Ressentiment: Manga style
As it may have be gleamed from my previous articles, I am a Liverpool fan. I know, I know, nobody is perfect. But I like to think of myself as being, at least most of the time, a fairly reasoned and sanguine commentator when motivated to write about football.
I am also a user of twitter, although I mostly use it as a way of collating various sources of articles on subjects that interest me. Indeed, it is rare for me to get involved in the heated, faceless tribalism that permeates such social networking websites.
Sid Lowe is one of Some Goals’ favourite writers. His Suarez interview should be viewed as misguided rather than malicious.
The Luis Suarez racism debacle rolls on. Respected journalist, and La Liga correspondent, Sid Lowe took to Twitter to engage and answer a deluge of damning criticism over his interview with Suarez published this morning by The Guardian. The controversy grew from a small section of the piece that sought to briefly reference the Uruguayan’s on-field abuse of Manchester United’s Patrice Evra. Unfortunately, the popular writer stumbled upon two contentious and rather misleading points that could be read as a doubting of the intent of the Liverpool player’s actions and his guilty verdict.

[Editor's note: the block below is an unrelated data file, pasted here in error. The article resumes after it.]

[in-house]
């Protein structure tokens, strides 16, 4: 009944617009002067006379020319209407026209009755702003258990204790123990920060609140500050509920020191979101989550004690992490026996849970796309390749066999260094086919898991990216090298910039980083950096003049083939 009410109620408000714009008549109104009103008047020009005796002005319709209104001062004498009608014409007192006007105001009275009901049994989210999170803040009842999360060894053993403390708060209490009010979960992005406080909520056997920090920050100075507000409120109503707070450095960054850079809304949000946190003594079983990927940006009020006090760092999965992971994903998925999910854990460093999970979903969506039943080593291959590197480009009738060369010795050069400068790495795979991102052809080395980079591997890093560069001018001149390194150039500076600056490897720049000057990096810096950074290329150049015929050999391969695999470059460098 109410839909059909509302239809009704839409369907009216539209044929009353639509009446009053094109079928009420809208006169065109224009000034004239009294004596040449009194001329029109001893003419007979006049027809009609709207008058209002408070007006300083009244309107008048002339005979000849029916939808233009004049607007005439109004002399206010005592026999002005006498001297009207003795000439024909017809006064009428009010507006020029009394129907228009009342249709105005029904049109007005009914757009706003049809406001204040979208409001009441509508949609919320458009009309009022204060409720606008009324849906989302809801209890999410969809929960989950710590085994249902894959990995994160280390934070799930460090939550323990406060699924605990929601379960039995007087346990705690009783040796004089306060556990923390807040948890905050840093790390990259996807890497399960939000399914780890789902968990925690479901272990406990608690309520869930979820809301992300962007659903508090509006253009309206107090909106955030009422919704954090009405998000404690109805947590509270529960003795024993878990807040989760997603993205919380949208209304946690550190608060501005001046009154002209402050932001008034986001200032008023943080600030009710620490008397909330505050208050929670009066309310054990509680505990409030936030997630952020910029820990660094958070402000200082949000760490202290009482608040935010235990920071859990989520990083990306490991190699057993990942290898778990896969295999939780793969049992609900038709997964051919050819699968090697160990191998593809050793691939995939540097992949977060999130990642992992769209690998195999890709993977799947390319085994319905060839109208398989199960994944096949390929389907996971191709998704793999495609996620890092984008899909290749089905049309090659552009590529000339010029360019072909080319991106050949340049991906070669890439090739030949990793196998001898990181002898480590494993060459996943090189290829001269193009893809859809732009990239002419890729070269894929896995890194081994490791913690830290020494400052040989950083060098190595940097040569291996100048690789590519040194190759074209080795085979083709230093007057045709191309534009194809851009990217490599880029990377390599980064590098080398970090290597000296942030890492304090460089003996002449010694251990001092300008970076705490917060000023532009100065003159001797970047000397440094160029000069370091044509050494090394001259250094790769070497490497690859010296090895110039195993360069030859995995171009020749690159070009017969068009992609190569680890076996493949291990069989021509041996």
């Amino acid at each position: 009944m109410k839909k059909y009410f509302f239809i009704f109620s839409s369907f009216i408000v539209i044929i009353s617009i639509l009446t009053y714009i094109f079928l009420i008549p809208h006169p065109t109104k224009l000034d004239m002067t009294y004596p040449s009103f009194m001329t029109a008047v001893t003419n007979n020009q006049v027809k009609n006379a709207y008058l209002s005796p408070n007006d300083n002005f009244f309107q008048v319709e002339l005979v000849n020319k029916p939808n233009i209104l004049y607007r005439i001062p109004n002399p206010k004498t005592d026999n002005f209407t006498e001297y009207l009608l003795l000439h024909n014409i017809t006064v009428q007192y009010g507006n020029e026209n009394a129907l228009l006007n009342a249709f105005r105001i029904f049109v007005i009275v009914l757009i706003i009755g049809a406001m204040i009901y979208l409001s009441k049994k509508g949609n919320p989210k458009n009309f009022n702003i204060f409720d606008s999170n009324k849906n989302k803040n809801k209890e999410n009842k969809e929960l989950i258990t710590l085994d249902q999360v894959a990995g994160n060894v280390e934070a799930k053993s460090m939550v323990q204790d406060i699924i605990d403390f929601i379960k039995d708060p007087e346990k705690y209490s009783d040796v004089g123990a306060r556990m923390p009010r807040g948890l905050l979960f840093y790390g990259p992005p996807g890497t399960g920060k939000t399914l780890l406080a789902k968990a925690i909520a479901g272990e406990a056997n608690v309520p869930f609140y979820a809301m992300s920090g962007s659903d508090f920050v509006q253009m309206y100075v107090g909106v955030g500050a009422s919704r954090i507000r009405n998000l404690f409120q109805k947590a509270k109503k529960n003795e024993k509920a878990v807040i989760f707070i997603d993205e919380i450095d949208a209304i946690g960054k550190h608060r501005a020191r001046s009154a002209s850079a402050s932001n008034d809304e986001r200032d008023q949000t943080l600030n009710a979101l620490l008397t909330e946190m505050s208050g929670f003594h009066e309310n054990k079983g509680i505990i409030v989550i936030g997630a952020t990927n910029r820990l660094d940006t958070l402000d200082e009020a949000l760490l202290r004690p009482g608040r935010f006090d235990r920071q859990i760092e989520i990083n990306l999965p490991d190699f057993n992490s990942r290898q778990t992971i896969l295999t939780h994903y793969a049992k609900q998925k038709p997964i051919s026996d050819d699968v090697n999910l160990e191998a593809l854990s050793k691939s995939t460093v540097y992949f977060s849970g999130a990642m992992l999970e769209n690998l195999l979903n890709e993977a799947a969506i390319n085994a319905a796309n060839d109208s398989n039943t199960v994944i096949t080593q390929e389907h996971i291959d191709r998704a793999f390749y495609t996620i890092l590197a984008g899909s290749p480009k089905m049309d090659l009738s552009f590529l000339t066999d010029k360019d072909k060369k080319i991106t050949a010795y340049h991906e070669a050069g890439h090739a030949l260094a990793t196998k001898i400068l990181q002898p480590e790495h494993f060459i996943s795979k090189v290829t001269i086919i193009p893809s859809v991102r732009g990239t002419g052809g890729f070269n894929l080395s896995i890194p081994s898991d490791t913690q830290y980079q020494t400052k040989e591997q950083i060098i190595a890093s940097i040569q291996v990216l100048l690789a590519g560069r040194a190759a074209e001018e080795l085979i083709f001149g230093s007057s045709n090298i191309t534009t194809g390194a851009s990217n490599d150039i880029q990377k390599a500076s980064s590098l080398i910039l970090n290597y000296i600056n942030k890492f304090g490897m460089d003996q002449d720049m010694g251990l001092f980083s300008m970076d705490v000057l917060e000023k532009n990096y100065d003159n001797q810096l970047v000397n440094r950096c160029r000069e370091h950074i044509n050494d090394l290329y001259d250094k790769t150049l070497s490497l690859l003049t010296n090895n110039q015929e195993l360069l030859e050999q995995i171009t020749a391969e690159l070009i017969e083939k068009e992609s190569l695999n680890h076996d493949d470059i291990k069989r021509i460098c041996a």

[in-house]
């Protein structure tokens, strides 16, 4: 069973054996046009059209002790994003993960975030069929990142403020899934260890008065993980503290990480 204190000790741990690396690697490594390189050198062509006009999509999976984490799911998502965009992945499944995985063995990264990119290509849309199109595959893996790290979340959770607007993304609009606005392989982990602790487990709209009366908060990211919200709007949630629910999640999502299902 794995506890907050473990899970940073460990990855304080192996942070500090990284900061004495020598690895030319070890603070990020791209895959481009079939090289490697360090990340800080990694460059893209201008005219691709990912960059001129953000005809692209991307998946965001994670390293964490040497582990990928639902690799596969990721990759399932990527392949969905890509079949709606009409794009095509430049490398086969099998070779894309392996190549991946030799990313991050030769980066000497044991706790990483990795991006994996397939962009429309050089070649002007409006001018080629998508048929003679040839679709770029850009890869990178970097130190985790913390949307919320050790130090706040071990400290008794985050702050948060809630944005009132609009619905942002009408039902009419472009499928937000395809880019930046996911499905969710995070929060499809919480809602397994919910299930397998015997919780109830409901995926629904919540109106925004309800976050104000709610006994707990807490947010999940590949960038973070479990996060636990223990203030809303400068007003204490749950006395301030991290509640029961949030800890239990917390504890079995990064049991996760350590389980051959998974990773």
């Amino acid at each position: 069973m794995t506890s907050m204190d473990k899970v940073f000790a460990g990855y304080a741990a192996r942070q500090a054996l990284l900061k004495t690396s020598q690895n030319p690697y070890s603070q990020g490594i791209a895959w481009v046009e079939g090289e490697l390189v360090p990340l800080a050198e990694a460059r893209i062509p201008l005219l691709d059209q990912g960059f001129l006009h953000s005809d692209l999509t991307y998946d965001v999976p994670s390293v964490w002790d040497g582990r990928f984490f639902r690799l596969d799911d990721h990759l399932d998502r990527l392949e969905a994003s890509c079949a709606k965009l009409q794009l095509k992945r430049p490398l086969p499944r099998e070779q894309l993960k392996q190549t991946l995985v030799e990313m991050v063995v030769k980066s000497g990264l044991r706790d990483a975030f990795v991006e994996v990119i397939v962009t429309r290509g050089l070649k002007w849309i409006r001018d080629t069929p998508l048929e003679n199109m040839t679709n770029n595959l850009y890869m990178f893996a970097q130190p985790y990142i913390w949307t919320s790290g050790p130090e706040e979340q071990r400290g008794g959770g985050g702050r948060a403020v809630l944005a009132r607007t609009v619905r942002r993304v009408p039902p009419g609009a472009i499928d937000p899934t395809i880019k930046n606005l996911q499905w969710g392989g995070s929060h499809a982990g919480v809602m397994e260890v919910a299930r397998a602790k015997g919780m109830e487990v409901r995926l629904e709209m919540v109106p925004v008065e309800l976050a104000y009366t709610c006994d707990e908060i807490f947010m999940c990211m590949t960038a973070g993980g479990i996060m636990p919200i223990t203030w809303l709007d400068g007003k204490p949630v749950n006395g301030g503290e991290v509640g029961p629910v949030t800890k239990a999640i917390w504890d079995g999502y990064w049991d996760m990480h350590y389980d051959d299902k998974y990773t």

Lowe’s initial response was understandably reactive, challenging his challengers over their potential bias and the sad state of affairs in which important issues quickly become divided over club allegiances rather than reason and the matter of what’s right. These exchanges quickly grew far more insightful and engaging however and the ensuing debate was positive, productive and civilised – a refreshing change to the usual flame wars and abuse spewed over the social network. It was clear that the writer, whose work is regular featured in the very best football publications and sites around, had no intention to defend the actions of Suarez or question the verdict. Instead, he had sought, through his interview, to cover the player’s background, personality and hyper-competitive nature to explain rather than excuse the incident and its fall out. Continue reading